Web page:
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Bonds Sues over Authors' Steroid Use Charges
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Bonds Sues over Authors' Steroid Use Charges

Sports

Bonds Sues over Authors' Steroid Use Charges

Bonds Sues over Authors' Steroid Use Charges
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Barry Bonds sues the authors of Game of Shadows, a new book that charges Bonds has taken steroids for years to enhance his performance on the field. Newsweek sportswriter Mark Starr talks about the book and the lawsuit.

ALEX CHADWICK, host:

This is DAY TO DAY from NPR News. I'm Alex Chadwick.

MADELEINE BRAND, host:

I'm Madeleine Brand. Attorneys for San Francisco Giants slugger Barry Bonds are in court today arguing for a restraining order against a new book that says he used steroids. The lawyers aren't arguing with the book's content per se, but how the authors of the book obtained the information. Mark Starr, Newsweek's national sports correspondent, has been reporting on the story. And welcome to the program.

Mr. MARK STARR (Reporter, Newsweek): Glad to be with you.

BRAND: Now, tell us what Barry Bonds is arguing.

Mr. STARR: I don't think Barry Bonds is arguing anything. I don't think his name is actually on the lawsuit. You know, I think he's arguing that these are good headlines for Barry Bonds because in the world of the 10 second soundbite people sees Bonds sues and they thing he's actually suing for liable and challenging the facts of the book. When actually his lawyers are using some obscure California Unfair Competition law to try and, as far as I can tell, skirt the First Amendment issues, and he's not challenging the facts of the book at all.

BRAND: So he's basically saying that the authors of the book obtained this information illegally?

Mr. STARR: I think he's trying to tarnish them with the same brush they tarnished him. I think it's one of these pot calling the kettle issues. I think they're saying these guys are cheats and how dare they call me a cheat. That they got these from grand jury testimony. They have no right to the materials and thus they can't do the book. I think it flies in the face of all First Amendment law, as far as I understand it. I don't claim to be a lawyer. But I think this is more public relations than law.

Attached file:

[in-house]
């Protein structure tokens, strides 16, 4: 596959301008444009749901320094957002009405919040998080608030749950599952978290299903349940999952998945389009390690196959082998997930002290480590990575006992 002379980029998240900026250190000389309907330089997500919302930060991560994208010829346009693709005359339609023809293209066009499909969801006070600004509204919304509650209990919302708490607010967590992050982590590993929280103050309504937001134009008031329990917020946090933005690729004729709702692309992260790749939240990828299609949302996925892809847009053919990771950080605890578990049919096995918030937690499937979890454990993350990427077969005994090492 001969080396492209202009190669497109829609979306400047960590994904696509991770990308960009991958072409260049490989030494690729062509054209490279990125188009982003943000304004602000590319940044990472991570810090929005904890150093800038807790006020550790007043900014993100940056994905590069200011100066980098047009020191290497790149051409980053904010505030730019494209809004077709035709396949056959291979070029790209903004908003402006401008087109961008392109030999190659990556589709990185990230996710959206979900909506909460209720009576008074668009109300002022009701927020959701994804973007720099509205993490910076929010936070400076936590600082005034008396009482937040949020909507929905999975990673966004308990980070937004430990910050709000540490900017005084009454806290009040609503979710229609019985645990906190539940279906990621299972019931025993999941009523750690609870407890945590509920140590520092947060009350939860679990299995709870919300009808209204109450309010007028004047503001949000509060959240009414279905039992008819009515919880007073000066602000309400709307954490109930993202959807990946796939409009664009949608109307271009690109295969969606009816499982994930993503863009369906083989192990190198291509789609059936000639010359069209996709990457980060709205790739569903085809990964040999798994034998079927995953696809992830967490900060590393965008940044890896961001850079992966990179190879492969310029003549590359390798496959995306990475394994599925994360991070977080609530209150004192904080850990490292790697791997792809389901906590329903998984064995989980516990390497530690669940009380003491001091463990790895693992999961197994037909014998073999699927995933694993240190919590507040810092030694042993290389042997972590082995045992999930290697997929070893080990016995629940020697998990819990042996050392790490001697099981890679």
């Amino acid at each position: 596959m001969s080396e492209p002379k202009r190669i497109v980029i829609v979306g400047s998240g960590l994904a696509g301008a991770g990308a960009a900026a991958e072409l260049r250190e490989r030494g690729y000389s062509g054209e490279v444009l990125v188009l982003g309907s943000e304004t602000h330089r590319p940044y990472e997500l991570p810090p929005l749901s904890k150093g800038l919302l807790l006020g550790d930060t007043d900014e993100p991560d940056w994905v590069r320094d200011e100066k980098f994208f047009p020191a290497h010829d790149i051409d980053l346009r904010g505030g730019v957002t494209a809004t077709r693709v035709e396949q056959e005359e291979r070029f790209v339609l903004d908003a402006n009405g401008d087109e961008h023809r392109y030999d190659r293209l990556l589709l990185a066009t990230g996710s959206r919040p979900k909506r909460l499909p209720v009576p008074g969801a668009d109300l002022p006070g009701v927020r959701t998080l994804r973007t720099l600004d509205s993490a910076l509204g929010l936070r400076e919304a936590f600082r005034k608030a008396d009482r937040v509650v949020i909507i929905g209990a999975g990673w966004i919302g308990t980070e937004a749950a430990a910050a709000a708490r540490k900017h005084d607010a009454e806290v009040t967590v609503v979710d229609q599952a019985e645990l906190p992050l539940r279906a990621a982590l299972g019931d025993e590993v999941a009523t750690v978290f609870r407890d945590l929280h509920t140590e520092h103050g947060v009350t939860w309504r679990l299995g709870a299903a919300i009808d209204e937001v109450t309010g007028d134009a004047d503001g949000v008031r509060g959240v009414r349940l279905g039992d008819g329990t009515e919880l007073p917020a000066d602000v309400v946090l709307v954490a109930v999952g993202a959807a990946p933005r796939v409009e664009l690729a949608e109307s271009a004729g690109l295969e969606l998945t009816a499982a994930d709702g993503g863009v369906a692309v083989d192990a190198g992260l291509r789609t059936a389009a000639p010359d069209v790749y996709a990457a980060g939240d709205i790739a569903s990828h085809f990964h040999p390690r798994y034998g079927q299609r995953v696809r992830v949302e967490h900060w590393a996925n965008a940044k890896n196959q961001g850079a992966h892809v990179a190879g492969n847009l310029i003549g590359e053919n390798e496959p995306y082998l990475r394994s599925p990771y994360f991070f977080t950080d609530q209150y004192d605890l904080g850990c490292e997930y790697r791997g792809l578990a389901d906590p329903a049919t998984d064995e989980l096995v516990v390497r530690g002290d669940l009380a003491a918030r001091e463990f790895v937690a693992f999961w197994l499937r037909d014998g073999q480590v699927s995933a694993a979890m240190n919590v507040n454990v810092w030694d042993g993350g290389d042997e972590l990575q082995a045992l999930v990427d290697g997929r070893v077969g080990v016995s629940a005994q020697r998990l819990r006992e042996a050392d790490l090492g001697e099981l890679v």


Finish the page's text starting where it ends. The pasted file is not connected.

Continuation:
BRAND: Hmm. Well, the writers say they did not obtain the information illegally, that they got this grand jury testimony perfectly legally.

Mr. STARR: Well, you know, I wouldn't be surprised if that's an object of an investigation. We've seen federal authorities under the current administration investigating how reporters got various information and I wouldn't be surprised to find this is under scrutiny right now. Clearly grand jury testimony isn't meant to be leaked, but it's another thing to be the recipient of an illegal leak.

BRAND: Hmm. Well, Bonds has denied taking steroids, so why doesn't he just file a traditional defamation lawsuit?

Mr. STARR: Because I think he couldn't win it. First of all, he's a public figure and the standards for liable in that kind of suit are very hard to beat. You not only have to prove it's untrue, you have to prove it was written with malicious intent. But, you know, it's a funny thing, when you find these people, I was listening to Ken Griffey, the great outfielder, saying that, you know, he's a friend of Bonds and he'll believe him until he hears from someone who saw him shoot up.

And you know, Bonds suddenly is being held to a standard that we don't require of murder convictions. You know, eyewitness testimony. There's plenty of compelling evidence and I don't think Barry Bonds wants to go in court and challenge it.

BRAND: Mark Starr, Newsweek's national sports correspondent. Thank you.

Mr. STARR: My pleasure.

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